This dilemma was the core concern of the most recent issue of Tempo magazine. The issue condemned the rise of “mobocracy”, which it defined as a situation where the law is determined by the size of the crowd. This was similar to the findings of research my colleagues and I conducted and published in 2014, in the book “Policing Religious Conflicts in Indonesia“. We found that the way law enforcement officials respond to a case is almost always determined by public opinion or the support of the majority group.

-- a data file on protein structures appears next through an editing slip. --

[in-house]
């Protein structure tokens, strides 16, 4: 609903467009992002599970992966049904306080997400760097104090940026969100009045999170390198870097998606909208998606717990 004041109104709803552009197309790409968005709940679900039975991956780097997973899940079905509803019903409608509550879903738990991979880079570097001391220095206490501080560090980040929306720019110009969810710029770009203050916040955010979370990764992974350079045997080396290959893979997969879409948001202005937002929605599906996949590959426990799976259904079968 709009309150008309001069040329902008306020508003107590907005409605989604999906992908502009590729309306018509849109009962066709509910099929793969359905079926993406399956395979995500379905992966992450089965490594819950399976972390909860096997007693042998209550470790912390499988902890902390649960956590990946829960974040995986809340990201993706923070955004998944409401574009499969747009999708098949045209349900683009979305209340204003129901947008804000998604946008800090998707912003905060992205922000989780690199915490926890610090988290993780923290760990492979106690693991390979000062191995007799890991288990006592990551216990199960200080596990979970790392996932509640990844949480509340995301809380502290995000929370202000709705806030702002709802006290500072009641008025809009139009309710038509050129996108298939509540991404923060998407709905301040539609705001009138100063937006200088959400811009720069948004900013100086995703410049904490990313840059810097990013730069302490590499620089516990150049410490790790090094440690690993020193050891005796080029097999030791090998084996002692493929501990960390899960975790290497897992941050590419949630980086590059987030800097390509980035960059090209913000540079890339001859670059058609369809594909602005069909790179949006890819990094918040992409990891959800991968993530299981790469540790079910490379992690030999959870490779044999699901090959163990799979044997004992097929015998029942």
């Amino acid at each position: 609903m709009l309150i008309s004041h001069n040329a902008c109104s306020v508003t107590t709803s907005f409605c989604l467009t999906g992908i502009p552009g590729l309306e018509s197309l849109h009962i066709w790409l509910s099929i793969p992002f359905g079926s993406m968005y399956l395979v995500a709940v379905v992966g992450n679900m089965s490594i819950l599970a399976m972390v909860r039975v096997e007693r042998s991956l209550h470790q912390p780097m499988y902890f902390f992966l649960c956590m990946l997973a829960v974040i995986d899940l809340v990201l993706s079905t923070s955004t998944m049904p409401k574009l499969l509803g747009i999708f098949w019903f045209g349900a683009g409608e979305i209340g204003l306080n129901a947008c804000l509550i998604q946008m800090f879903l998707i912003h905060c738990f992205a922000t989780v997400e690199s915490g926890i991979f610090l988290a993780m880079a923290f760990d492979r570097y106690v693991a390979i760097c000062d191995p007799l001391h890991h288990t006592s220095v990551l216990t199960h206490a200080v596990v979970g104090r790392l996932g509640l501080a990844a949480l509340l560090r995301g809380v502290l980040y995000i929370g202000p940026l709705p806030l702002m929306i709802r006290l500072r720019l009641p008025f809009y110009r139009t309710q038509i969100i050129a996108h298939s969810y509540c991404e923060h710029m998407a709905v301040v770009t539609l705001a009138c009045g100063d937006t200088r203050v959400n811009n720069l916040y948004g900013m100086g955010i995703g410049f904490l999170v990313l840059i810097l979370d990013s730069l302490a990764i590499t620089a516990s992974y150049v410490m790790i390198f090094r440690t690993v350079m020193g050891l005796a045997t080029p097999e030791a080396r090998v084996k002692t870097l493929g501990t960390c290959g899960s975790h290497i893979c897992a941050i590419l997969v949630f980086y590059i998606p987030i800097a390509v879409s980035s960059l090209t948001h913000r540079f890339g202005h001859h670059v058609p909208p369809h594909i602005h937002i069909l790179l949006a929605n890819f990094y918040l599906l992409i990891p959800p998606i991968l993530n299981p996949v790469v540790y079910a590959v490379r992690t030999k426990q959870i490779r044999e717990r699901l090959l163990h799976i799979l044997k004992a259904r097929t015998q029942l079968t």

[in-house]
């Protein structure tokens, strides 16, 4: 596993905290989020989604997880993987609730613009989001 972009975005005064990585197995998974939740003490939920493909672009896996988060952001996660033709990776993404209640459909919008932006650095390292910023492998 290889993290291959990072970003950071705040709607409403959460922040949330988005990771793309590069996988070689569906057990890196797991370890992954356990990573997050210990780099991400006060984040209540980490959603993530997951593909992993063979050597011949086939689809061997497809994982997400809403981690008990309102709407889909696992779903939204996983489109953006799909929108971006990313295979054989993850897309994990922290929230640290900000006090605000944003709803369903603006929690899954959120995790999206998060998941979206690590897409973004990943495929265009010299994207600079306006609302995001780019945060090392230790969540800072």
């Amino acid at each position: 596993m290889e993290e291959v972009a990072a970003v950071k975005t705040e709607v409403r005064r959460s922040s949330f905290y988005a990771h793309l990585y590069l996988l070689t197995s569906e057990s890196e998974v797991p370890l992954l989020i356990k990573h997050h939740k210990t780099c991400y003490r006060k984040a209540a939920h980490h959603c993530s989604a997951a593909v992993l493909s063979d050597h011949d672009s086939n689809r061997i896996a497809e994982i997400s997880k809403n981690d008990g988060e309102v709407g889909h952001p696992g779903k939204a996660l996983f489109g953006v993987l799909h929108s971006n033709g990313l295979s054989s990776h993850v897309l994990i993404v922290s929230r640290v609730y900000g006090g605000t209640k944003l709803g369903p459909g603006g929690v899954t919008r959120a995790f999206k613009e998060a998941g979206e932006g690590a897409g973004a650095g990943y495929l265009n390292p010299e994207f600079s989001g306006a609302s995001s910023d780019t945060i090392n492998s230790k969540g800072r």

But more than that, the most recent demonstration has also undermined the authority of “moderate” Muslim leaders. On 2 December, with Islam on centre stage, there was a notable silence from the leaders of NU and Muhammadiyah, the two largest Islamic organisations in the country and the backbone of Indonesia’s successful union of Islam and democracy. Although NU and Muhammadiyah are represented in the Indonesian Council of Ulama (MUI), the MUI has been hijacked by the rally’s instigators, who cunningly named their movement the National Movement to Guard the MUI Fatwa (GNPF-MUI).